"Logitech USB Gaming Mouse" "/dev/input/event.*" any key/278 "SHELL/kbde --press 2 --release 2 -b"
"Logitech USB Gaming Mouse" "/dev/input/event.*" any key/279 "SHELL/kbde --press 3 --release 3 -b"
"Logitech USB Gaming Mouse" "/dev/input/event.*" any key/274 "SHELL/kbde --press 4 --release 4 -b"
"Logitech USB Gaming Mouse" "/dev/input/event.*" any key/277 "SHELL/kbde --press 5 --release 5 -b"
"Logitech USB Gaming Mouse" "/dev/input/event.*" any key/276 "SHELL/kbde --press 6 --release 6 -b"

this works great, even in enemy territory. "none" modifier means that I have to only press the button, other options are ctrl+alt and so on. Here I use "any" because "none" means that after pressing shift, ctrl or alt our buttons would not work. Also note that it accepts regex for mouse name and event path. Then, after setting up a config, run service with:

evrouter /dev/input/event* >> /dev/null

or change the event* to a device corresponding to your mouse - but be aware that the numbers are changing sometimes. It will work in background, while outputting some annoying messages, so we stream it to devnull. If something went wrong, run it without streaming and check what it outputs. If you want to end it, you have to delete /tmp/evrouter.* manually, here's a script to kill evrouter:

evrouter -q
rm -f /tmp/.evrouter*

and here's one to start it:

mydevicename="Logitech USB Gaming Mouse"

device=`evrouter -D /dev/input/event* | grep "$mydevicename"` | cut -d ":" -f 2
evrouter $device > /dev/null

You have to edit the mydevicename var to proper value (the one which is shown by evrouter -D), or just change it to listen on all events by changing device var to /dev/input/event*. OK, I've saved them in /usr/bin/ . Now, everything should be ready for use!

binding + and - in logitech G5 mouse

If you want to bind buttons + and - in G5/7 mouse, which normally changes dpi, you have to use g5hack [4] released by a lomoco author.

wget http://piie.net/temp/g5_hiddev.c
gcc -o g5hack g5_hiddev
./g5hack /dev/usb/hiddev0 3

This will change your dpi to 2000, light the 1st led and disables dpi on-the-fly changing, so you can use it with evrouter. If you would use it frequently I suggest you to copy it to the /usr/bin dir:

sudo cp g5hack /usr/bin/

startup scripts

Currently, I am using startup script with a bit dirty methods, so if somebody can propose better, please edit. I have created input group and make my user a member of it. /etc/rc.local:

# creating /dev/kbde nod and changing permissions
# also don't forget to add kbde in modules line in /etc/rc.conf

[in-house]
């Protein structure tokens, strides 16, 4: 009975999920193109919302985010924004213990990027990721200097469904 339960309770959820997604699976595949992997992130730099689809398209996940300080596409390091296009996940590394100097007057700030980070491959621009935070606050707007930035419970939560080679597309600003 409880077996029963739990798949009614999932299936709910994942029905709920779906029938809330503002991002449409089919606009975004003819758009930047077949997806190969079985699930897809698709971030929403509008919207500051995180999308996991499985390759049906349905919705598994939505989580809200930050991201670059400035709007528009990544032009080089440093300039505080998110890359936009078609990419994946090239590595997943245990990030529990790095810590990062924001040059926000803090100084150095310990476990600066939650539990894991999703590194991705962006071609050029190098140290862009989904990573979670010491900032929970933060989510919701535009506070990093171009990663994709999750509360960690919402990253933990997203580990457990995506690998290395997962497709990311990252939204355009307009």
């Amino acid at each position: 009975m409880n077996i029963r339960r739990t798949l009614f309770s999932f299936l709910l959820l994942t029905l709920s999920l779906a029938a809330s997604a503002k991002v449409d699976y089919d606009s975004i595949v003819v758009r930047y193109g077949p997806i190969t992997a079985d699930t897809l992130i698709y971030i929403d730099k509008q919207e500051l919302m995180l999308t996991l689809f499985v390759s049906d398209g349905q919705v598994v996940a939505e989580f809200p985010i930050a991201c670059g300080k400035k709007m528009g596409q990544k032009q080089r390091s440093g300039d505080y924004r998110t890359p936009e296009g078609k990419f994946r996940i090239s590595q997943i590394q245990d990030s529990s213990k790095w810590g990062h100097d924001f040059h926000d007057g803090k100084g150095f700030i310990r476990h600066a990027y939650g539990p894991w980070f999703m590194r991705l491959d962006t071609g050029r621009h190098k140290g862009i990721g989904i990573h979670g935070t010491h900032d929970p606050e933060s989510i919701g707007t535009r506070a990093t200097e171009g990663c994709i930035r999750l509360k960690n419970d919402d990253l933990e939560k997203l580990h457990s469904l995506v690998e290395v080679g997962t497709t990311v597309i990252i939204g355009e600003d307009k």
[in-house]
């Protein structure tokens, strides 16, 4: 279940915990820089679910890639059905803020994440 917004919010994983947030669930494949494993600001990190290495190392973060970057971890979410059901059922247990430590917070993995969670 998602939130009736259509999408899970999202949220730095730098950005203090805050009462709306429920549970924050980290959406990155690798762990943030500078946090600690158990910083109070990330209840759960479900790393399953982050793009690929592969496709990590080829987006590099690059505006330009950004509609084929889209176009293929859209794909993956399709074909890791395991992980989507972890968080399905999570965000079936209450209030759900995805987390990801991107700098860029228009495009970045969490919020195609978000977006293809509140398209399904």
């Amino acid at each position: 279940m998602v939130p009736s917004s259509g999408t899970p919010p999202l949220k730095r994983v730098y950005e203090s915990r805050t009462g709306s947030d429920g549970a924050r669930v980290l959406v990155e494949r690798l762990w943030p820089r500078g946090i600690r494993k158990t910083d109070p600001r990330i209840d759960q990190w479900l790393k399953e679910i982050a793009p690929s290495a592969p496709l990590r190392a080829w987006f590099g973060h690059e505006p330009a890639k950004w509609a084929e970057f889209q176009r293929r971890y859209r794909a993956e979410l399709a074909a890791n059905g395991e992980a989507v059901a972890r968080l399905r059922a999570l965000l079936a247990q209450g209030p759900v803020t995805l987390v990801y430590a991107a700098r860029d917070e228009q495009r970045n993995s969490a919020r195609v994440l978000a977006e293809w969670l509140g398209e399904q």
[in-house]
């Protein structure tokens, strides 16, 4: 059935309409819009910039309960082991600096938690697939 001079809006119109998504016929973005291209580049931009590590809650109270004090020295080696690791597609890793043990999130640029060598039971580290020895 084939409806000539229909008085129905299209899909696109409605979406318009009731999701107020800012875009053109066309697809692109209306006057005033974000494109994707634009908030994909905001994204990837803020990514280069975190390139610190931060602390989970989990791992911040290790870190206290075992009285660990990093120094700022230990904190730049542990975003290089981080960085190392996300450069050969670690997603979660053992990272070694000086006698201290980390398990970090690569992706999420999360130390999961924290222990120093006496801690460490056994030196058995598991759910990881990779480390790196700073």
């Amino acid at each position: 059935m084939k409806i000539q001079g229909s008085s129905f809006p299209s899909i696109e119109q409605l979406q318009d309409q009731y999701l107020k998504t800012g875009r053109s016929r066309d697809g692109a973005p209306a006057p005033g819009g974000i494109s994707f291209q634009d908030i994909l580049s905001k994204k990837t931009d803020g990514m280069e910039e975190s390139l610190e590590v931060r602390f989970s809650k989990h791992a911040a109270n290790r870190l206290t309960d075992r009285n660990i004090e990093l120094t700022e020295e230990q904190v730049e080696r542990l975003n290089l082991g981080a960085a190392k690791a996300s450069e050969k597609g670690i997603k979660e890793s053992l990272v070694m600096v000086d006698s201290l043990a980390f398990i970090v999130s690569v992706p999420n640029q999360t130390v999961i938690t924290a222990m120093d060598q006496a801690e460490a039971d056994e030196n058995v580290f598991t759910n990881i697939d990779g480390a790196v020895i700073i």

# to be honest, I'm not sure why we have to create /dev/kbde after each startup, but it seems that only this way it works
# maybe first check if it's needed for you, too
mknod --mode=220 /dev/kbde c 11 0 
chgrp input /dev/kbde
# changing permissions for event* -- evrouter needs that
chmod 660 /dev/input/event*
chgrp input /dev/input/event*
# g5hack ran for a few times to make sure that it'll work...
# note that I've add it to /usr/bin, you should probably put your full path here
# you probably should skip this lines, especially if you don't have logitech g5/g3/g7
g5hack /dev/usb/hiddev0 3
g5hack /dev/usb/hiddev0 3
g5hack /dev/usb/hiddev0 3


# there I use my script to start evrouter, which I have presented above
# here I map my buttons so I can use G5 thumb button as push to talk in TS
# note that I have to use it as middle button also on kde 
# you probably don't need it
xmodmap -e "pointer = 1 9 3 4 5 6 7 2 8 10 11 12"

And voila, we've got it working immediately after kde login.

User Tools

NOTE: This section is out of date, and the lomoco package may also be out of date. There is a hack for a newer logitech mice: [5]

If you use a MX* Logitech mouse, there is a tool called lomoco which will help you set the proper resolution, enable or disable smart scroll (with boot time support too!), etc. lomoco is available from the Community repository and can be installed with the following command:

pacman -S lomoco
  • Be sure to look at /etc/udev/lomoco_mouse.conf and set up the the options you want to be automatically applied when the mouse gets loaded by udev.


linuX-gamers.net How-Tos: Getting all mouse buttons working in X